November 2, 2005

OpenDocument Fellowship formed

Author: Tina Gasperson

Massachusetts made history recently by becoming the first state to require its agencies to use applications that support the Open Document Format (ODF). In fact, no other country requires the use of ODF yet, although the European Union recommends it. Now, support for the open standard has sprung up in a new organization, the OpenDocument Fellowship.

Some individuals who are members of The Organization for the Advancement of Structured Information Standards (OASIS), have joined forces with some individuals from the Open Source Consortium and SchoolForge UK to launch the OpenDocument Fellowship.

The Fellowship hopes to sponsor and develop applications that complement the ODF, including an OpenDocument viewer, according to founding member Adam Moore. "An ODF viewer would do for ODF what Acrobat Reader did for PDF," Moore says. "[It would allow] anyone, no matter what level of OpenDocument support their software has, to view and print an OpenDocument formatted file."

Moore says other members are working on a metadata aggregator for ODF files. Metadata aggregators make databases searchable by certain specific fields, such as author information, editors, creation dates, or other user-defined fields. OpenDocument format files are rich in metadata, so one of ODF's initial goals is to write libraries that understand and interpret the data. Eventually the Fellowship wants to write a GUI application that will allow users to search and sort OpenDocument files based on this metadata.

The Fellowship also exists to provide information about ODF and to make sure that software developers and companies have the tools needed to ensure compatibility with the open standard, such as the OpenFormula project. "We will support development in the OpenFormula project," Moore says. "This is a key area in which OpenDocument can be enhanced."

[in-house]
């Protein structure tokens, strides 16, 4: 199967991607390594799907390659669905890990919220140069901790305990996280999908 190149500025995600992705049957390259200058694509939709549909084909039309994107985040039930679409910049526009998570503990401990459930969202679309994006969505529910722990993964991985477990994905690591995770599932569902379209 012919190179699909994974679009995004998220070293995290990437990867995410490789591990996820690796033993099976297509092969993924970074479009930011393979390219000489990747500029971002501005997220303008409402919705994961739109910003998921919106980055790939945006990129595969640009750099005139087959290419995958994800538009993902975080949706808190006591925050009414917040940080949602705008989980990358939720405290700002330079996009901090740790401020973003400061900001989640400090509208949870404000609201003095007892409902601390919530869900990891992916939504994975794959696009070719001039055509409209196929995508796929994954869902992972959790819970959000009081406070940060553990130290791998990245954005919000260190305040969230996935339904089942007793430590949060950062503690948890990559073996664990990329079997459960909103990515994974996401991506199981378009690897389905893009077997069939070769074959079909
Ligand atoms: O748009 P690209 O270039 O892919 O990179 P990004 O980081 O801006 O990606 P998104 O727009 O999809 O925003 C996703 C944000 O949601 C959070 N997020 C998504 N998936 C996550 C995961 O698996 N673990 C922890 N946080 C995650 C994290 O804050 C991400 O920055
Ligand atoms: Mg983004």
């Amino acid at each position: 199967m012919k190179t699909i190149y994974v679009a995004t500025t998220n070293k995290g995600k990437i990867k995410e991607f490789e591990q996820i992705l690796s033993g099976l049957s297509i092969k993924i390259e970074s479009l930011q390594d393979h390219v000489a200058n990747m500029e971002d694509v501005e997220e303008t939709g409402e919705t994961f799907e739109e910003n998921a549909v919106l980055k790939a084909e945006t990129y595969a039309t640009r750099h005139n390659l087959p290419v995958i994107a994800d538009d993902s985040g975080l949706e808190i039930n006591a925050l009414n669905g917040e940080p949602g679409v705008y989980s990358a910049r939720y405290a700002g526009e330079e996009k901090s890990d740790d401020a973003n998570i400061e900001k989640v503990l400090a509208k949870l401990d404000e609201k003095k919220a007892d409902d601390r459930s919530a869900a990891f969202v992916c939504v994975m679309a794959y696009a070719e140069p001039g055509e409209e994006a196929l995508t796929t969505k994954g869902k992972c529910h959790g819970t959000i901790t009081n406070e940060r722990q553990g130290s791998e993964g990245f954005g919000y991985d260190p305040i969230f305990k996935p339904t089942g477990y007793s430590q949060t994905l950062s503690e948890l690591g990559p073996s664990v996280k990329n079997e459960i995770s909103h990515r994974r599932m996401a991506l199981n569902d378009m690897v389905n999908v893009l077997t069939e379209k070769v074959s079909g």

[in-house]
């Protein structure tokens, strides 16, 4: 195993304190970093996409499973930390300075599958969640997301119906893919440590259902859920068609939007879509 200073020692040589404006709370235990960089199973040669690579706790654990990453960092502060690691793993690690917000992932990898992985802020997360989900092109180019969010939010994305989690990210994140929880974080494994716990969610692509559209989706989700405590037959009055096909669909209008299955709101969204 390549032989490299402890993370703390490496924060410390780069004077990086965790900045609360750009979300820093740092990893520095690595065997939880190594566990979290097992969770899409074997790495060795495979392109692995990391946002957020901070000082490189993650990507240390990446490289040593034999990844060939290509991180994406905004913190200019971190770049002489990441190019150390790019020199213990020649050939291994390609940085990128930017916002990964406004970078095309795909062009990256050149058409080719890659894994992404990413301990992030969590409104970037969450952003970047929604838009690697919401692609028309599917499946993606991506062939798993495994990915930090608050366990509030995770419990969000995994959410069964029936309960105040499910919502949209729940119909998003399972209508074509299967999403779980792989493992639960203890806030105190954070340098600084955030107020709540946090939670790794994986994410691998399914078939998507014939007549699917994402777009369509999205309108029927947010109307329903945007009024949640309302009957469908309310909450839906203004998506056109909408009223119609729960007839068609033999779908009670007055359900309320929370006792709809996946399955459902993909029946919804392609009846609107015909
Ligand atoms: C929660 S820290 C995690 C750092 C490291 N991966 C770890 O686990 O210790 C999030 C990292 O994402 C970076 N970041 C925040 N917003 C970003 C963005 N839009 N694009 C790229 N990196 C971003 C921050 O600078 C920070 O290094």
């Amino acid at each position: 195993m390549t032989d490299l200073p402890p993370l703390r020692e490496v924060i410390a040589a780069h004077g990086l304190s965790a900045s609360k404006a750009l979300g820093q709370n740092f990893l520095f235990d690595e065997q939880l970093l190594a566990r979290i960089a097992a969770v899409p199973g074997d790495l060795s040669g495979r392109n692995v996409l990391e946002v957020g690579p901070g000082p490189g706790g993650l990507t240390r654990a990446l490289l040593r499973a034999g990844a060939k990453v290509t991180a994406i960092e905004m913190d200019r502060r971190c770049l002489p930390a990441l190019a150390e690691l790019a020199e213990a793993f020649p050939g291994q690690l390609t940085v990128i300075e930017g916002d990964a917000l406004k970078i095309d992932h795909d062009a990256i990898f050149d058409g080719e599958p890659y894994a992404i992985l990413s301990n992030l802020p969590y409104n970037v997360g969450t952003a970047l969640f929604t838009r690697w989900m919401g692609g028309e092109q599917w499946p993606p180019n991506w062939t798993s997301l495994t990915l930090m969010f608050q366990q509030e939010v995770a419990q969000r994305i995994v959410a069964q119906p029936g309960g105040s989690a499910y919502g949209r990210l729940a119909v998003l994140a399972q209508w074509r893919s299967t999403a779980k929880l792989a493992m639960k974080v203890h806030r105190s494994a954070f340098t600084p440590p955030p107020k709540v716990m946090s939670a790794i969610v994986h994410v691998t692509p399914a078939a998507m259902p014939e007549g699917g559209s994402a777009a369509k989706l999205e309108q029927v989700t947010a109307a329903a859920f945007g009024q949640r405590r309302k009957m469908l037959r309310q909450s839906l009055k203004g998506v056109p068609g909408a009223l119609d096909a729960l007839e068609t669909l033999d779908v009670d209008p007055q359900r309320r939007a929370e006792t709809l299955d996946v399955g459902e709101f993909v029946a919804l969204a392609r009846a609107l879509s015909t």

The goal for OpenFormula is to define spreadsheet formulas in a way that is highly compatible with OpenDocument and OOo, and to allow users of any application to exchange spreadsheets without formula interoperability problems.

Jason Faulkner, another member of the Fellowship, says the organization exists to support those who support OpenDocument. "We want to be able to show governments, non-profits, corporations, etc., how open standards can help them preserve their data," he says. "We want to be here to answer their questions. Over time we hope to build a stockpile of resources people can look through to get their questions answered about OpenDocument."

Both Faulkner and Moore say the OpenDocument Fellowship is not about proprietary software versus open source. "It's about open standards and access to data," Faulkner says. "We believe that no matter what tool you use - be it StarOffice, Microsoft Office,, or others, you should be able to rely on your data being accessible."

Moore says the move toward open standards is bigger than open source. "Although many of our current members have a history of serving in the open source community, it is important to make it clear that OpenDocument is not a proprietary versus open source issue." He adds that "big players" are joining the push for ODF, noting that Adobe has joined the OASIS Technical Committee that maintains OpenDocument, and Corel has plans to support ODF in the next iteration of WordPerfect.

Moore says open standards are important because they allow users to move from one environment to the next easily. "My experiences with a wide range of teachers and support personnel has given me a unique advantage in explaining how moving to open standards can benefit them," he says. "Being able to show different applications that use the same format just proves to the critics that using the OpenDocument standard increases competition," instead of stifling it.

Faulkner runs, a site dedicated to helping "old computer" enthusiasts. "I began receiving emails from people, thanking me for helping them get a computer running," Faulkner says. "The overwhelming majority said the reason they needed to get their old PC back up again was to retrieve a file in an old format which had no modern reader. My hope is that by working to promote open standards, in five, ten, or even twenty years, anyone will still be able to access their data without going through a large hassle."

The OpenDocument Fellowship Web site has more information about the organizations, as well as an FAQ, resource section, and list of applications that support ODF. Membership in the OpenDocument Fellowship is by invitation only, but the ODF advocates mailing list is open to the general public.

Click Here!